With the development of best practices through benchmarking organisations are able to transfer these practices into their own units and divisions so as to improve overall productivity and efficiency. But best practice transfer can at times be tough. Barriers originate from a lack of motivation to adopt new practices and from inadequate processes relating to identifying understanding and adapting these processes. Inside each organization lies – unknown and untapped – a vast treasure house of knowledge know-how and best practices. If exploited this information could yield huge gains in speed customer satisfaction and organisational competence. The sharing of valuable knowledge is a long and challenging process that must be carefully managed and executed as it will inevitably involve the interaction of employees from different units.
Although most enterprises are aware that knowledge management is critical to their business success and their future development and expansion far fewer really understand what knowledge management is. In response to this the HKPC has undertaken a great deal of educational activity. Between 1998 and 2000 several briefing sessions were organised. In addition the HKPC has co-ordinated two Asia Knowledge Management Conferences each of which drew more than 100 participants. When people know more about what knowledge management can do and what the benefits are they will begin to change and eventually embrace the idea.
Determining an approach to knowledge management
According to the definition provided by Knowledge Associates knowledge management is the discipline of enabling individuals teams and entire organisations to collectively and systematically create share and apply knowledge in order to more easily and effectively achieve business objectives. The goal is to help organisations as a whole create new knowledge assets leverage existing knowledge assets and manage and measure the development and profitable exploitation of those knowledge assets.
Two perspectives dominate traditional understanding of knowledge management: the product view and the process view. According to the former knowledge can be represented as a physical object which can be located and manipulated; it is also possible to capture distribute measure and manage knowledge. This perspective focuses primarily on knowledge assets their creation storage and re-use. On the other hand the process view regards knowledge management as a social communication process. It is only feasible to promote motivate encourage nurture or guide the process of knowing and the idea of trying to capture and distribute knowledge seems senseless.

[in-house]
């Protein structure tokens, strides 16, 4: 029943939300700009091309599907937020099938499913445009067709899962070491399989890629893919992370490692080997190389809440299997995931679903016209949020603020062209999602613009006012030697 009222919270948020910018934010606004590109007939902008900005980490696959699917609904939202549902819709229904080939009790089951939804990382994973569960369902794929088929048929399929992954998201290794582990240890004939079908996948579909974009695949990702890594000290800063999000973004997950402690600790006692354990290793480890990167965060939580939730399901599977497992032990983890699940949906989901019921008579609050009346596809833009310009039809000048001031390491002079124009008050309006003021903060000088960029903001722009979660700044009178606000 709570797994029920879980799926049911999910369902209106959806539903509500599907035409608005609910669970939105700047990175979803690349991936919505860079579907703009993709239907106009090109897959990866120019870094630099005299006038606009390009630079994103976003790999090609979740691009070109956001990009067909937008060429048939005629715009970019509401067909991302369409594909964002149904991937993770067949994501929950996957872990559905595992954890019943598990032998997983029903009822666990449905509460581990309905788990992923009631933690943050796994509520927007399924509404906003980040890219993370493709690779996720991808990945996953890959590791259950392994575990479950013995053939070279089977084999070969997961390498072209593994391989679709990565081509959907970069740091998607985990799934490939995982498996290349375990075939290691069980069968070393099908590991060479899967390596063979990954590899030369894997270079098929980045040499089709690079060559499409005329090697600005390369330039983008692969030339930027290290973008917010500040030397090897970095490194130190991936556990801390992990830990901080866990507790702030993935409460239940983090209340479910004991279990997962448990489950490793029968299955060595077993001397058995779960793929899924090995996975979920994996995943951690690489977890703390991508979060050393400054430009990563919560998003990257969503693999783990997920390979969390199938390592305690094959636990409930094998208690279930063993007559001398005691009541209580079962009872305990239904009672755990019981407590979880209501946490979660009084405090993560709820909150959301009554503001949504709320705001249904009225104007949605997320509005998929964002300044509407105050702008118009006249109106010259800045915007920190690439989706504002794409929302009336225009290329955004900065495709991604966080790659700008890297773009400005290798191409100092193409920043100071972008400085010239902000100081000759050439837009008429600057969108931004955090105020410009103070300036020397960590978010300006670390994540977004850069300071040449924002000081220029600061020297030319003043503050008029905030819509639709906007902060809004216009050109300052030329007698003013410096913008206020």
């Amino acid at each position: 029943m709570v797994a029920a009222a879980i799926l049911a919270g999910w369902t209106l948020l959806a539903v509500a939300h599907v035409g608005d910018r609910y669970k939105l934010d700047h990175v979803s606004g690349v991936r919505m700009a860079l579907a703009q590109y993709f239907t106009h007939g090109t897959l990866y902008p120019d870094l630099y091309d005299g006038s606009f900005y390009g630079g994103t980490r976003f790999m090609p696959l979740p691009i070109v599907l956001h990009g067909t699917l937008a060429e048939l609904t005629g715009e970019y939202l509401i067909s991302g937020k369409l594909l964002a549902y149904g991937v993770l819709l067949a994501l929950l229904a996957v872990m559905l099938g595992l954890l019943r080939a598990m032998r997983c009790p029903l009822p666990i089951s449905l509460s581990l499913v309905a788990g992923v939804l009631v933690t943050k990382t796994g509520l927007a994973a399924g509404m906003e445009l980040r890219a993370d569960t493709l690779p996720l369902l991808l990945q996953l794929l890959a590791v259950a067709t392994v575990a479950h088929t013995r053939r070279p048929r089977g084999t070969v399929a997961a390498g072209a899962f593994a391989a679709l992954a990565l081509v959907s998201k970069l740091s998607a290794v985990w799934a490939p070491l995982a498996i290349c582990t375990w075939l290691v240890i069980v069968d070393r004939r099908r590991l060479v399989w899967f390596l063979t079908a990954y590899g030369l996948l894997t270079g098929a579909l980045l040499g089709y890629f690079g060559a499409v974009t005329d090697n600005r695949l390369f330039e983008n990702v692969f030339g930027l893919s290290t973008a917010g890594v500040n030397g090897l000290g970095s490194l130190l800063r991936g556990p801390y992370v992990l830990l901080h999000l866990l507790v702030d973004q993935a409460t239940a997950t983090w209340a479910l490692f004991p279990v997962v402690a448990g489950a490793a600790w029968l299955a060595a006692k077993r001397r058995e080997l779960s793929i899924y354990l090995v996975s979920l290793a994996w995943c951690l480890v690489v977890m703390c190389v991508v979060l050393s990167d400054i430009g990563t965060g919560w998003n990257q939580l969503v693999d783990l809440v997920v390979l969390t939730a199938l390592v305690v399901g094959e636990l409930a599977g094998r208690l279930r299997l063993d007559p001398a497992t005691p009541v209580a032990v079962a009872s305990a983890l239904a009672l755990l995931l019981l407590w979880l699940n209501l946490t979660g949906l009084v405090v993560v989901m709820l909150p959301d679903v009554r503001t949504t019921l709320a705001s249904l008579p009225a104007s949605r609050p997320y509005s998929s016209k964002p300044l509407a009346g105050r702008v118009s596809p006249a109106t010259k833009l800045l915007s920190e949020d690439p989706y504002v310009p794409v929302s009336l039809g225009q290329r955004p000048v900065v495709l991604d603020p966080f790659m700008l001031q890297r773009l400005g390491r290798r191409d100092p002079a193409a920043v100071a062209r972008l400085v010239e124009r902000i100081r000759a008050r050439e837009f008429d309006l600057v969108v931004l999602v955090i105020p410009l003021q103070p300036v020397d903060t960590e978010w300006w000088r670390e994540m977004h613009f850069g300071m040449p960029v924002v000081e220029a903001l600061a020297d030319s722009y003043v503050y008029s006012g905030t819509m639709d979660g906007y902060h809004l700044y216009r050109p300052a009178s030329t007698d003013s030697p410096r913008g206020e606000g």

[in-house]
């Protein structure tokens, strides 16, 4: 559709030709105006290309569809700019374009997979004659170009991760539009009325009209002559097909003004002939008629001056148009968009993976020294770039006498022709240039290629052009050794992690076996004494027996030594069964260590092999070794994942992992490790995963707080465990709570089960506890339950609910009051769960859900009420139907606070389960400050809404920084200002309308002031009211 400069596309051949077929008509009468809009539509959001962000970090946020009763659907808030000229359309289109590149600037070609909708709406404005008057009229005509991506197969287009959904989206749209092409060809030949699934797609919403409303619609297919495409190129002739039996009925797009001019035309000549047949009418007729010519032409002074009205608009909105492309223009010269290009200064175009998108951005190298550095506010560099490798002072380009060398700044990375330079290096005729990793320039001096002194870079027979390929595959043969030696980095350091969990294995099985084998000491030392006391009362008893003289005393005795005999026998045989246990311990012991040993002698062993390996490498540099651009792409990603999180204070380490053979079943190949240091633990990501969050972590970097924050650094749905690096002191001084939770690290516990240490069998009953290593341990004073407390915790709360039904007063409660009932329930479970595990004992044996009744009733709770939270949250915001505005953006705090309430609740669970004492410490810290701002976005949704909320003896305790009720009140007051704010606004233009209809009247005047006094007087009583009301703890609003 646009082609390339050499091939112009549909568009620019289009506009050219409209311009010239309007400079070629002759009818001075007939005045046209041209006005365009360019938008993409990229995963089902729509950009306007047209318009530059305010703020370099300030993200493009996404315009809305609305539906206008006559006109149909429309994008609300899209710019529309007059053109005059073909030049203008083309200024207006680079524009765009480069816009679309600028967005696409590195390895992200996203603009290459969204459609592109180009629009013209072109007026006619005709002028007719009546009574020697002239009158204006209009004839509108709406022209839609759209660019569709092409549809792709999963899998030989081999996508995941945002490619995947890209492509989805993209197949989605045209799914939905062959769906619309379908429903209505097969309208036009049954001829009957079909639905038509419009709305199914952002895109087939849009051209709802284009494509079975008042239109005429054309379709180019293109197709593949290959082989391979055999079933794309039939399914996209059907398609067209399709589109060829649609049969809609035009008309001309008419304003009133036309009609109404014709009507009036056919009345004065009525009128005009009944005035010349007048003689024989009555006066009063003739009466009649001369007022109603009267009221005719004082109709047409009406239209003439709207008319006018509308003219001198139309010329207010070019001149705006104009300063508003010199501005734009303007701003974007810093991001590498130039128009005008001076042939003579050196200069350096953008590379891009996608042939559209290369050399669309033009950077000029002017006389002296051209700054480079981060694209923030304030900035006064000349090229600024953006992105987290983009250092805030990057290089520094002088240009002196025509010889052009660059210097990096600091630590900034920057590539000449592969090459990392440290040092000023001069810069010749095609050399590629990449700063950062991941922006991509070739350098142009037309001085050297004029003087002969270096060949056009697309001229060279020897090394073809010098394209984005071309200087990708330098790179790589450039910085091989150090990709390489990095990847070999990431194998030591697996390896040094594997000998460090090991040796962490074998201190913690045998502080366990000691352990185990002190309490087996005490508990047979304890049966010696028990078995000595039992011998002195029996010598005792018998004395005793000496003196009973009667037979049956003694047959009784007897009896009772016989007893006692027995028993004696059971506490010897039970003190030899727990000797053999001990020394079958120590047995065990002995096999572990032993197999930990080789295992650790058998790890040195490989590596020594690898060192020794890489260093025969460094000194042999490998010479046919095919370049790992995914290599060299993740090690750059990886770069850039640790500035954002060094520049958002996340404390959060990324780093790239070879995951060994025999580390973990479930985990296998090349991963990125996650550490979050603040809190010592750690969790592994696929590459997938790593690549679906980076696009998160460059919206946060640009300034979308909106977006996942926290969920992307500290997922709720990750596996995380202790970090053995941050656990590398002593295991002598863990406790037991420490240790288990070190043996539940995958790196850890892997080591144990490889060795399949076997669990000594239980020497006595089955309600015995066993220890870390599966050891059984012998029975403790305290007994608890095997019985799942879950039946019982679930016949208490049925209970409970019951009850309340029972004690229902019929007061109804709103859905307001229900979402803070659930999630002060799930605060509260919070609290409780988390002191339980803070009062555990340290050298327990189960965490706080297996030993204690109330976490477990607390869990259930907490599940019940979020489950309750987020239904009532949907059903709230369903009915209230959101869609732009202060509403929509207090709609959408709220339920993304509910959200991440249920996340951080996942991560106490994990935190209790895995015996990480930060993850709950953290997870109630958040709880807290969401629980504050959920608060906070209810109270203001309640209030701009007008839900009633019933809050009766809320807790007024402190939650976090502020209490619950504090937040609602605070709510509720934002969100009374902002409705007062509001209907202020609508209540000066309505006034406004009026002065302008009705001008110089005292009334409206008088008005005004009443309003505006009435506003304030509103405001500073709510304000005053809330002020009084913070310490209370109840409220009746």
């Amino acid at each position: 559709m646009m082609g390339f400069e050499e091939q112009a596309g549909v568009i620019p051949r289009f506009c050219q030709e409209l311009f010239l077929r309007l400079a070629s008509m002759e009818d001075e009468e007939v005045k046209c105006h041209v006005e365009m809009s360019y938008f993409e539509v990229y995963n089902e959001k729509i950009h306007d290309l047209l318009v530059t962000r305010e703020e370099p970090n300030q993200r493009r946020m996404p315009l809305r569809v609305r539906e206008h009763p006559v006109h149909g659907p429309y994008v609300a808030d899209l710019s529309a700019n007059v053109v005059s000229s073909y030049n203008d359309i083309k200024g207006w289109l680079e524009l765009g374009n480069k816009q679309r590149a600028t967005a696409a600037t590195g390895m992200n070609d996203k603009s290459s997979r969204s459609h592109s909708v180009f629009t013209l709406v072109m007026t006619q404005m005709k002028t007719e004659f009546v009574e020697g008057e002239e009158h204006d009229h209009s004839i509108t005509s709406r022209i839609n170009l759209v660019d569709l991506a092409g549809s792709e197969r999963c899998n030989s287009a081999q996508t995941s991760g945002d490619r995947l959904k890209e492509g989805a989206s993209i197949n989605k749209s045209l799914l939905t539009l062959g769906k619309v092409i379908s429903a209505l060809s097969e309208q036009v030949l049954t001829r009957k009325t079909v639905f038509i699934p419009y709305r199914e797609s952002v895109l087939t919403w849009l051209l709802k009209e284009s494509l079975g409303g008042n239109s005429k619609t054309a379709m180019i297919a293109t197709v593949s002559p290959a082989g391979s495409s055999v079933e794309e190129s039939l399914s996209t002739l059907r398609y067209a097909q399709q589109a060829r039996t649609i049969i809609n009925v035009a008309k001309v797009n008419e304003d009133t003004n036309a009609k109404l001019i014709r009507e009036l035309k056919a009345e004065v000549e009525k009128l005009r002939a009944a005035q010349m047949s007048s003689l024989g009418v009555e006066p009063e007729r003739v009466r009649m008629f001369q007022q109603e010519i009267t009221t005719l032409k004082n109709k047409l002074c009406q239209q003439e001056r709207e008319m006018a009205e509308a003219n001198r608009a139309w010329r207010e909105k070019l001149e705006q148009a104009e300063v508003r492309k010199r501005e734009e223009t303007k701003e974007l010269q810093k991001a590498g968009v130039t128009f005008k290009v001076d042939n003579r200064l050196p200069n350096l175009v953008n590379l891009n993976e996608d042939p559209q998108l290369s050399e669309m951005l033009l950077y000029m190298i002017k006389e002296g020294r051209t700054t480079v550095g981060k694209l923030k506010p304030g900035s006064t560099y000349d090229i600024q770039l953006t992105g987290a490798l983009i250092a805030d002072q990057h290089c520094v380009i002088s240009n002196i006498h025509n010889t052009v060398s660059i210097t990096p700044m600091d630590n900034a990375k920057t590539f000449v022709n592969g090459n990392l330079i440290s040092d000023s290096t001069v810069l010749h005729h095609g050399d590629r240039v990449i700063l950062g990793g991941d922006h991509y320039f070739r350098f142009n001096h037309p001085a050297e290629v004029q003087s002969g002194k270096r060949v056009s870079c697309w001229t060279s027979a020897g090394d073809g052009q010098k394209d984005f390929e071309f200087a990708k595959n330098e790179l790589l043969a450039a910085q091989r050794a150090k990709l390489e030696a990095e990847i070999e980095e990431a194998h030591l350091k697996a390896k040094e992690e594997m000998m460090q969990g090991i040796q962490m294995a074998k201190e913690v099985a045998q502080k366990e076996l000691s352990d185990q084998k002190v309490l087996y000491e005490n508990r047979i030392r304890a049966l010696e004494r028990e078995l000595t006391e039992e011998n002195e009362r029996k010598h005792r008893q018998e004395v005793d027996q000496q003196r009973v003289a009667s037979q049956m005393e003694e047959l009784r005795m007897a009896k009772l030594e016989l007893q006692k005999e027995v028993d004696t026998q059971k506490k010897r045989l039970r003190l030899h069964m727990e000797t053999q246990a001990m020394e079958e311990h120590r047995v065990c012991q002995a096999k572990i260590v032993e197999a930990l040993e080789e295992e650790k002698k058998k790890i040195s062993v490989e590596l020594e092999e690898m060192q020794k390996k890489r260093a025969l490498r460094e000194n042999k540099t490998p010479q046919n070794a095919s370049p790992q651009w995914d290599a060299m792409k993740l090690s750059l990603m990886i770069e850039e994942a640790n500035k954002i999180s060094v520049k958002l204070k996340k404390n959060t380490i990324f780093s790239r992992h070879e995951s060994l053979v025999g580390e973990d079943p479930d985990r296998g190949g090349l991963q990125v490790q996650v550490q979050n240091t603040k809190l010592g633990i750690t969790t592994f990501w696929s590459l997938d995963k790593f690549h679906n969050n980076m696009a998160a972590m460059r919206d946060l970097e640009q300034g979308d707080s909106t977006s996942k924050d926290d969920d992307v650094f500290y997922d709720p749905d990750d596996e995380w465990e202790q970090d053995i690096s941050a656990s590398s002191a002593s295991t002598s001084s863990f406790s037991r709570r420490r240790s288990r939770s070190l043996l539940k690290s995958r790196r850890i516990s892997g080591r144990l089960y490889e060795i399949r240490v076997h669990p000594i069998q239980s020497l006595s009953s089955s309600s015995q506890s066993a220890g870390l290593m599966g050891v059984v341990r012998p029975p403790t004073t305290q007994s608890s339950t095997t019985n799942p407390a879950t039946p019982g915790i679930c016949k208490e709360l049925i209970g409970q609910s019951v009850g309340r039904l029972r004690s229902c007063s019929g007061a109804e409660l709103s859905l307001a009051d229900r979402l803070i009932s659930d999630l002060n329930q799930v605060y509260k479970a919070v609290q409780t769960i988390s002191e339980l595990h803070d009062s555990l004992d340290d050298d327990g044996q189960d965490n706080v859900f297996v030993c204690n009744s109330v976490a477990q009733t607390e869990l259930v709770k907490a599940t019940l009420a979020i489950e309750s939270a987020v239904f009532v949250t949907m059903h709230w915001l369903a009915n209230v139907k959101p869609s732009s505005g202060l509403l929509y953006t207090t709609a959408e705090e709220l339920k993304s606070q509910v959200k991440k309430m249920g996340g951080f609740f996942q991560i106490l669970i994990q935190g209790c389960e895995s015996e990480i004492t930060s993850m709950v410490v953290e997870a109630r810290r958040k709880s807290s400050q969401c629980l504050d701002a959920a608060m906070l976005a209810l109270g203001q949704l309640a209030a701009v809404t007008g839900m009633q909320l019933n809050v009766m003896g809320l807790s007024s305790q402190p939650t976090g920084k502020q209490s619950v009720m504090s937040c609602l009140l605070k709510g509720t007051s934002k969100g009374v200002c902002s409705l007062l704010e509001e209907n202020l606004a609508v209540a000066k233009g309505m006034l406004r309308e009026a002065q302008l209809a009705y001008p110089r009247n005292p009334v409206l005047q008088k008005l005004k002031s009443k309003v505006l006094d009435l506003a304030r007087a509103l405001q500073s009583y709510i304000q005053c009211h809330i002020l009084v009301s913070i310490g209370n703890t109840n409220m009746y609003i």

Know-Net an 18-month research project conducted in 1998 was built around a knowledge-networking approach that is a unique fusion of the product (content) perspective and the process (context) perspective of knowledge management. It has shown how knowledge management is concerned with strategically aligning the corporate vision mission strategy and objectives with a knowledge management strategy new processes systems structures and technologies to systematically and collectively create share and apply knowledge across the entire enterprise – to accelerate business strategies to better achieve business objectives.
Three areas should be paid special attention namely people process and technology. People play a major role in knowledge management. It is people who possess the essential knowledge that needs to be transferred through knowledge management. Without their co-operation the whole implementation process will result in failure. Besides people an appropriate process is critical to the success of knowledge transfer. In general the process can be separated into five stages: knowledge creation and acquisition; knowledge analysis; knowledge packaging; knowledge dissemination; and knowledge usage. Unfortunately there is no formula for determining the ‘correct’ process; it changes from company to company as every organisation has different cultural issues. Technology can be of enormous value in helping to support the process but many people fall into the trap of becoming over-reliant on its use. This frequently results in the creation of an extremely advanced system that is nevertheless lacking in meaningful content.